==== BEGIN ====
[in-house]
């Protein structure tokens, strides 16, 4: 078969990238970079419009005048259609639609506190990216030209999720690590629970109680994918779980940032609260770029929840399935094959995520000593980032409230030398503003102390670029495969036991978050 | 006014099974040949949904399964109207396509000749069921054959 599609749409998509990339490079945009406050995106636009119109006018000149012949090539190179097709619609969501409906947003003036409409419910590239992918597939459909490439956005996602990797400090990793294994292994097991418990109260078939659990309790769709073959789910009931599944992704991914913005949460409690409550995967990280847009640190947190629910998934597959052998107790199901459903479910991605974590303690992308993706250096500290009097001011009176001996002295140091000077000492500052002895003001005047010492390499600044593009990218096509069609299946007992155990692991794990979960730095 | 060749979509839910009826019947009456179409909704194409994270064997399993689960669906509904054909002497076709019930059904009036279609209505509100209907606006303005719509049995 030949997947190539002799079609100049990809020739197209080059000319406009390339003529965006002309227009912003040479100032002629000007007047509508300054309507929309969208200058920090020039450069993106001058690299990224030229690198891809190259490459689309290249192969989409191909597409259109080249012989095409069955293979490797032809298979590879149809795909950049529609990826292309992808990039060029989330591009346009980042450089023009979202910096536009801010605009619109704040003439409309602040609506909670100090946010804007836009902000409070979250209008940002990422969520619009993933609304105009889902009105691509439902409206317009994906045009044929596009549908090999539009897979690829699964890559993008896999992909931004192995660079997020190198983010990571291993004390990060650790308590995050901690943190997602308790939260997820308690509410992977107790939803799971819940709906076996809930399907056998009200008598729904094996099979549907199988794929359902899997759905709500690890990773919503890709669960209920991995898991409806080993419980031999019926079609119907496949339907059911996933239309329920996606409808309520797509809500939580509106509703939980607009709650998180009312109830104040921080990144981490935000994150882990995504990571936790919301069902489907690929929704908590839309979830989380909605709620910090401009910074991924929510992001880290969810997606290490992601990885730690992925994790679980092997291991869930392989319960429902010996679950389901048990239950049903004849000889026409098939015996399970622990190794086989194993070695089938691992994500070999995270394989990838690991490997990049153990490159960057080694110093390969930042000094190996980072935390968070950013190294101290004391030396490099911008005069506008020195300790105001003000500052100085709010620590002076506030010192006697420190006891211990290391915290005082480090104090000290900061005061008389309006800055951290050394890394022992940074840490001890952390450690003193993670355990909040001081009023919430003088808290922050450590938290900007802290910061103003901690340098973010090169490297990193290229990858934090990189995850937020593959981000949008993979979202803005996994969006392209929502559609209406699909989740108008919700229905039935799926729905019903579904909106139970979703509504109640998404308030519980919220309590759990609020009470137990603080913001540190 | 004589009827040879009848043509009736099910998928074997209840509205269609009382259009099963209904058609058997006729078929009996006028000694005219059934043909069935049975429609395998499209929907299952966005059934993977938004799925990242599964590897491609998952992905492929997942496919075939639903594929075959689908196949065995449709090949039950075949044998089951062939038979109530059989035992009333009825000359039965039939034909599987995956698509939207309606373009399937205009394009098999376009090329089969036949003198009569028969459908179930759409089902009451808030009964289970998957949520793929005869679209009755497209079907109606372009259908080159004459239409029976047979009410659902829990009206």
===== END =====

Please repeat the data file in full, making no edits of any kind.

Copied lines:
[in-house]
């Protein structure tokens, strides 16, 4: 078969990238970079419009005048259609639609506190990216030209999720690590629970109680994918779980940032609260770029929840399935094959995520000593980032409230030398503003102390670029495969036991978050 | 006014099974040949949904399964109207396509000749069921054959 599609749409998509990339490079945009406050995106636009119109006018000149012949090539190179097709619609969501409906947003003036409409419910590239992918597939459909490439956005996602990797400090990793294994292994097991418990109260078939659990309790769709073959789910009931599944992704991914913005949460409690409550995967990280847009640190947190629910998934597959052998107790199901459903479910991605974590303690992308993706250096500290009097001011009176001996002295140091000077000492500052002895003001005047010492390499600044593009990218096509069609299946007992155990692991794990979960730095 | 060749979509839910009826019947009456179409909704194409994270064997399993689960669906509904054909002497076709019930059904009036279609209505509100209907606006303005719509049995 030949997947190539002799079609100049990809020739197209080059000319406009390339003529965006002309227009912003040479100032002629000007007047509508300054309507929309969208200058920090020039450069993106001058690299990224030229690198891809190259490459689309290249192969989409191909597409259109080249012989095409069955293979490797032809298979590879149809795909950049529609990826292309992808990039060029989330591009346009980042450089023009979202910096536009801010605009619109704040003439409309602040609506909670100090946010804007836009902000409070979250209008940002990422969520619009993933609304105009889902009105691509439902409206317009994906045009044929596009549908090999539009897979690829699964890559993008896999992909931004192995660079997020190198983010990571291993004390990060650790308590995050901690943190997602308790939260997820308690509410992977107790939803799971819940709906076996809930399907056998009200008598729904094996099979549907199988794929359902899997759905709500690890990773919503890709669960209920991995898991409806080993419980031999019926079609119907496949339907059911996933239309329920996606409808309520797509809500939580509106509703939980607009709650998180009312109830104040921080990144981490935000994150882990995504990571936790919301069902489907690929929704908590839309979830989380909605709620910090401009910074991924929510992001880290969810997606290490992601990885730690992925994790679980092997291991869930392989319960429902010996679950389901048990239950049903004849000889026409098939015996399970622990190794086989194993070695089938691992994500070999995270394989990838690991490997990049153990490159960057080694110093390969930042000094190996980072935390968070950013190294101290004391030396490099911008005069506008020195300790105001003000500052100085709010620590002076506030010192006697420190006891211990290391915290005082480090104090000290900061005061008389309006800055951290050394890394022992940074840490001890952390450690003193993670355990909040001081009023919430003088808290922050450590938290900007802290910061103003901690340098973010090169490297990193290229990858934090990189995850937020593959981000949008993979979202803005996994969006392209929502559609209406699909989740108008919700229905039935799926729905019903579904909106139970979703509504109640998404308030519980919220309590759990609020009470137990603080913001540190 | 004589009827040879009848043509009736099910998928074997209840509205269609009382259009099963209904058609058997006729078929009996006028000694005219059934043909069935049975429609395998499209929907299952966005059934993977938004799925990242599964590897491609998952992905492929997942496919075939639903594929075959689908196949065995449709090949039950075949044998089951062939038979109530059989035992009333009825000359039965039939034909599987995956698509939207309606373009399937205009394009098999376009090329089969036949003198009569028969459908179930759409089902009451808030009964289970998957949520793929005869679209009755497209079907109606372009259908080159004459239409029976047979009410659902829990009206």